Kona Lanes was a bowling center in Costa Mesa, California, that opened in 1958 and closed in 2003 after 45 years in business. Known for its futuristic design, it featured 40 wood-floor bowling lanes, a game room, a lounge, and a coffee shop that eventually became a Mexican diner. Built during the advent of Googie architecture, its Polynesian Tiki-themed styling extended from the large roadside sign to the building's neon lights and exaggerated rooflines.
When Kona Lanes was demolished in 2003, it was one of the last remaining examples of the Googie style in the region; its sister center, Java Lanes in Long Beach, was razed in 2004. Much of Kona's equipment was sold prior to the demolition; a portion of the distinctive sign was saved and sent to Cincinnati for display in the American Sign Museum.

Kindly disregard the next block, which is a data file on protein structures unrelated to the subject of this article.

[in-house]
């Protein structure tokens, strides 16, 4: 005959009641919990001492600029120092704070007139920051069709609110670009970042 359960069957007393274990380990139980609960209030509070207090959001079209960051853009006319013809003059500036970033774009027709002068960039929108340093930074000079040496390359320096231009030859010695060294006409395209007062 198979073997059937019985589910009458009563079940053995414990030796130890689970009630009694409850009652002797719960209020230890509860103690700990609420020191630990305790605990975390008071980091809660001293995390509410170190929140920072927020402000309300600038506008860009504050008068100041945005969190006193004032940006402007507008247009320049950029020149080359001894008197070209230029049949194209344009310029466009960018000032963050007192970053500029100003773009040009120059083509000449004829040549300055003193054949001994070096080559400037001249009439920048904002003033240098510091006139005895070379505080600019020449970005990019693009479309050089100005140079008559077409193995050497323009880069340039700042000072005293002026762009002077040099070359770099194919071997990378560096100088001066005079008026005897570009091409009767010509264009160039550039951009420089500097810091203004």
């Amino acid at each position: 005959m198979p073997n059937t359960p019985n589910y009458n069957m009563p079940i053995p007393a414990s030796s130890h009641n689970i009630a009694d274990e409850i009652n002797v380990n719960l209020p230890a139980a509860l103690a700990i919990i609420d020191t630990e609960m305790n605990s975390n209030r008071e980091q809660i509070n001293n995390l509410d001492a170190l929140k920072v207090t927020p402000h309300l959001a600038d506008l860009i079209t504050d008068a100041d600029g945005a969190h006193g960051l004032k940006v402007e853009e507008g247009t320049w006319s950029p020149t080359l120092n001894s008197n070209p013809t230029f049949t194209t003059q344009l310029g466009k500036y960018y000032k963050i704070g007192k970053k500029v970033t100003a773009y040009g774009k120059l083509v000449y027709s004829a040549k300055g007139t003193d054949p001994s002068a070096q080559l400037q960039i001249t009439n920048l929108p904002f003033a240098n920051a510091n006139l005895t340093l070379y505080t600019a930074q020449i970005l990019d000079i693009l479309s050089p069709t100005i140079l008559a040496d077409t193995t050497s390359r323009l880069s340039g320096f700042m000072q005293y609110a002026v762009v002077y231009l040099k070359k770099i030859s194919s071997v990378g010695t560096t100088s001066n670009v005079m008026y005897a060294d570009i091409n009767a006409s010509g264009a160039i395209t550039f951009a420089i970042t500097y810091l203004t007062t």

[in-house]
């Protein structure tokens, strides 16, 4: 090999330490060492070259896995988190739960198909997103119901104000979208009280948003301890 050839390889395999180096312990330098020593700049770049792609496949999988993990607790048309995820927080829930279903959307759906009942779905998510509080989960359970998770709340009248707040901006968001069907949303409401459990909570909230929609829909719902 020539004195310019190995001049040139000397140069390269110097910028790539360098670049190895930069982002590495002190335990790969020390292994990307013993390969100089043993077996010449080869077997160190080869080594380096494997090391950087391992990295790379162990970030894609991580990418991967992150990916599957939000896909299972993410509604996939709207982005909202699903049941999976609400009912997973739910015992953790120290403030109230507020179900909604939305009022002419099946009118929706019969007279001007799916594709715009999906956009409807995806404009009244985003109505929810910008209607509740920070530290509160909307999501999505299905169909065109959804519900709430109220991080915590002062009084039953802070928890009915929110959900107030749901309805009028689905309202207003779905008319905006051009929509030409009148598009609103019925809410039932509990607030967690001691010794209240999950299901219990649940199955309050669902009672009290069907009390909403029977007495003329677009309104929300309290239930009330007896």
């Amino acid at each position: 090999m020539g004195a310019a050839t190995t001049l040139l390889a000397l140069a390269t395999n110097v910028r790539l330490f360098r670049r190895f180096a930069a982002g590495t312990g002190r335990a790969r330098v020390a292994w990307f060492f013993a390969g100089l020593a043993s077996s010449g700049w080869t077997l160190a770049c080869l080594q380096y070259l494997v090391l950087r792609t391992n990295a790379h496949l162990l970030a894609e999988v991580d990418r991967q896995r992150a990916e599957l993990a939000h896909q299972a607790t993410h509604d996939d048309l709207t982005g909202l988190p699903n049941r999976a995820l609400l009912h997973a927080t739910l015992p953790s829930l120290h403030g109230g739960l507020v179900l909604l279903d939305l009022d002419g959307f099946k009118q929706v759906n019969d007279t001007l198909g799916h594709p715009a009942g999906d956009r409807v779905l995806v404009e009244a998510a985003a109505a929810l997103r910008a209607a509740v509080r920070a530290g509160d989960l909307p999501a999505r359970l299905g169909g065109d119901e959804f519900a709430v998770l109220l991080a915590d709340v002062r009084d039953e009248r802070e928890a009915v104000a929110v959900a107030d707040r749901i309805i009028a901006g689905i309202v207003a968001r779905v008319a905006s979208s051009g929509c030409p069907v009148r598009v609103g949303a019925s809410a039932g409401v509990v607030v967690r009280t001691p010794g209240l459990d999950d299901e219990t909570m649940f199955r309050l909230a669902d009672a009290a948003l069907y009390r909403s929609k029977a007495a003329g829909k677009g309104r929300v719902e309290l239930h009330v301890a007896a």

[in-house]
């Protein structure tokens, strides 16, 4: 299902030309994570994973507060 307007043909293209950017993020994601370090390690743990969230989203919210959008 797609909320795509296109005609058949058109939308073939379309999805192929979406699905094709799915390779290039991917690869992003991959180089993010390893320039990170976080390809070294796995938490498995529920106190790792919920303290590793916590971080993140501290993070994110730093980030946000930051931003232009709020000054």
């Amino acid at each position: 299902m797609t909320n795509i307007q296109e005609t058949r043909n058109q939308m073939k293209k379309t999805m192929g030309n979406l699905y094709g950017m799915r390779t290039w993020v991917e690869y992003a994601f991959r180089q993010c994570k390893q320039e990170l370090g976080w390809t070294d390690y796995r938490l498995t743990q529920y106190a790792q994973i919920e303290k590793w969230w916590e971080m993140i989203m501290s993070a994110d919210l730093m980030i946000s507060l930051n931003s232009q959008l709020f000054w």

Costa Mesa's planning commission approved a proposal to build a department store on the site; following public outcry, those plans were scrapped. In 2010, the still-vacant land was rezoned for senior citizens' apartments and commercial development. Construction on the apartments began ten years after Kona Lanes was demolished.
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